So, an emergency c-section it was to be. My doctor made the pronouncement and somehow, despite knowing that I hadn’t dilated at all over a total of 16 hours of labour, I was still surprised.
I waited for the doctor to leave the room before I cried on my husband’s shoulder.
I was scared – not about the operation itself, but about the implications. I was devastated that I would miss that initial skin-to-skin contact with my bub; I was worried about the impact it might have on breastfeeding; I was concerned about the effect recovering from surgery would have on my ability to care for my child.
I let myself feel sad for about a minute – about all the time I could afford. The baby’s heart rate was just starting to show signs of some distress, and within twenty minutes of the decision being made I was being wheeled into theatre. I accepted things for what they were – I sure as hell wanted to meet this baby, and a c-section was the only way it was going to happen. At this point my earlier decision to have the epidural seemed like great wisdom. All they had to do was top it off and then break out the scalpels! I joked with the anaesthetist, told H that he wasn’t to take his eyes off the baby for one moment until I was reunited with them, and frantically reminded him to take some photos, and then… a cry. A wonderful cry. I was so intent on listening to the sound of my baby that I totally missed hearing the sex being announced. I had to ask H who told me it was a boy and instantly I thought “of course, I knew all along that it was a boy”.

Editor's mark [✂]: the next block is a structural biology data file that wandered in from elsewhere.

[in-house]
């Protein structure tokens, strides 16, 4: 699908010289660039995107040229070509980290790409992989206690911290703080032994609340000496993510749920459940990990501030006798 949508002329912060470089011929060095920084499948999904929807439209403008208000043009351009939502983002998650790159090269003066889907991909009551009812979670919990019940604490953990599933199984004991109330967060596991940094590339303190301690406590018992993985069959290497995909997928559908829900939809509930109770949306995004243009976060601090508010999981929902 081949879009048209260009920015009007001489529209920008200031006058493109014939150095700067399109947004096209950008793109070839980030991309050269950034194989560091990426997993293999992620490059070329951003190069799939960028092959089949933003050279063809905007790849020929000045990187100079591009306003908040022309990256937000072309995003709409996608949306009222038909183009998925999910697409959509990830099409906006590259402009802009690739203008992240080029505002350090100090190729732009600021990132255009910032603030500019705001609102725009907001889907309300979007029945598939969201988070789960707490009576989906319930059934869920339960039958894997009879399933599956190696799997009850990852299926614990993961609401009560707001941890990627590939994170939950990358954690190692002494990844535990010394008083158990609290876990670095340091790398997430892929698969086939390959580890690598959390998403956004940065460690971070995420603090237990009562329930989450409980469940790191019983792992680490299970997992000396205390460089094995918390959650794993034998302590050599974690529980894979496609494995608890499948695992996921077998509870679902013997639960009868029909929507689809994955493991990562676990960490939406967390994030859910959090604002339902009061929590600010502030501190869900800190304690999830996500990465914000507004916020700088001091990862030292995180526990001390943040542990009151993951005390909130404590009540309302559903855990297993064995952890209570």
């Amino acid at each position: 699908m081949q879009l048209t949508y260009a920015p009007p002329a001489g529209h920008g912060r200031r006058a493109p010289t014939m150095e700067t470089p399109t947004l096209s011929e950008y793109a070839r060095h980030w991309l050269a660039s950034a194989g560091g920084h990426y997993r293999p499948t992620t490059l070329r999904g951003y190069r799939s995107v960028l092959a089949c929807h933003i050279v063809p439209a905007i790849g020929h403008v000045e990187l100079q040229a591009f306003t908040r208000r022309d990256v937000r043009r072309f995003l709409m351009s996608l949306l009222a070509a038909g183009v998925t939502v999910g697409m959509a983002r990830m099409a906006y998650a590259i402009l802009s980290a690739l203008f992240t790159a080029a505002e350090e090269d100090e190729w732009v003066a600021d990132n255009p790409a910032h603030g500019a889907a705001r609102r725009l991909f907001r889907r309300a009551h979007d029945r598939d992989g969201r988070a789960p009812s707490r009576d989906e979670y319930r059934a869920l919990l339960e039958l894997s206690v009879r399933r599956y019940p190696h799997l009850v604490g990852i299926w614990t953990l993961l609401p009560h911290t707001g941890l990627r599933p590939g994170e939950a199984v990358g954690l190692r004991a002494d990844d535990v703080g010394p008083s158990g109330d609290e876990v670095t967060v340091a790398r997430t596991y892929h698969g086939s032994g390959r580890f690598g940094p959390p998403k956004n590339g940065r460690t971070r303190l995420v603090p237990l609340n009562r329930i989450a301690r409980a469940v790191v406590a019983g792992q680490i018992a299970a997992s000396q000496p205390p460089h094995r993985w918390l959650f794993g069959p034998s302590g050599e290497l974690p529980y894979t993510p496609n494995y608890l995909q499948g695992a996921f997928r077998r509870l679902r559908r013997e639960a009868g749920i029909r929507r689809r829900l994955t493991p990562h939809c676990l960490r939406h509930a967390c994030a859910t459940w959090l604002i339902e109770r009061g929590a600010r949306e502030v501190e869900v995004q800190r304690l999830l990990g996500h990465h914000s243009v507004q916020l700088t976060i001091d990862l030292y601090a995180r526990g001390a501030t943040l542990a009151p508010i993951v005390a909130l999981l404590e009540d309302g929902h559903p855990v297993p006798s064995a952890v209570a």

As soon as we saw the baby we thought two things. (1) He looked remarkably like H, and (2) he looked like a William. And you know what, the whole experience wasn’t that bad. Yes I spent 90 minutes away from my baby while I was in recovery, but gee I needed that rest! Yes, I underwent fairly major surgery, but I recovered remarkably quickly and had few issues with pain. And Will and H had some wonderful bonding time together.
When I left recovery I was wheeled into our room… and I saw my stoic, manly husband holding our child while tears ran down his face. In the ten years I have known H I have never seen him cry.
Best. Moment. Of. My. Life.
Later, when the dust had settled, H and I thanked our stars that we were in a situation in which a c-section was readily available. Had we faced this situation a few hundred years ago or today in some parts of the world, neither Will nor I would be here today. What a sobering thought.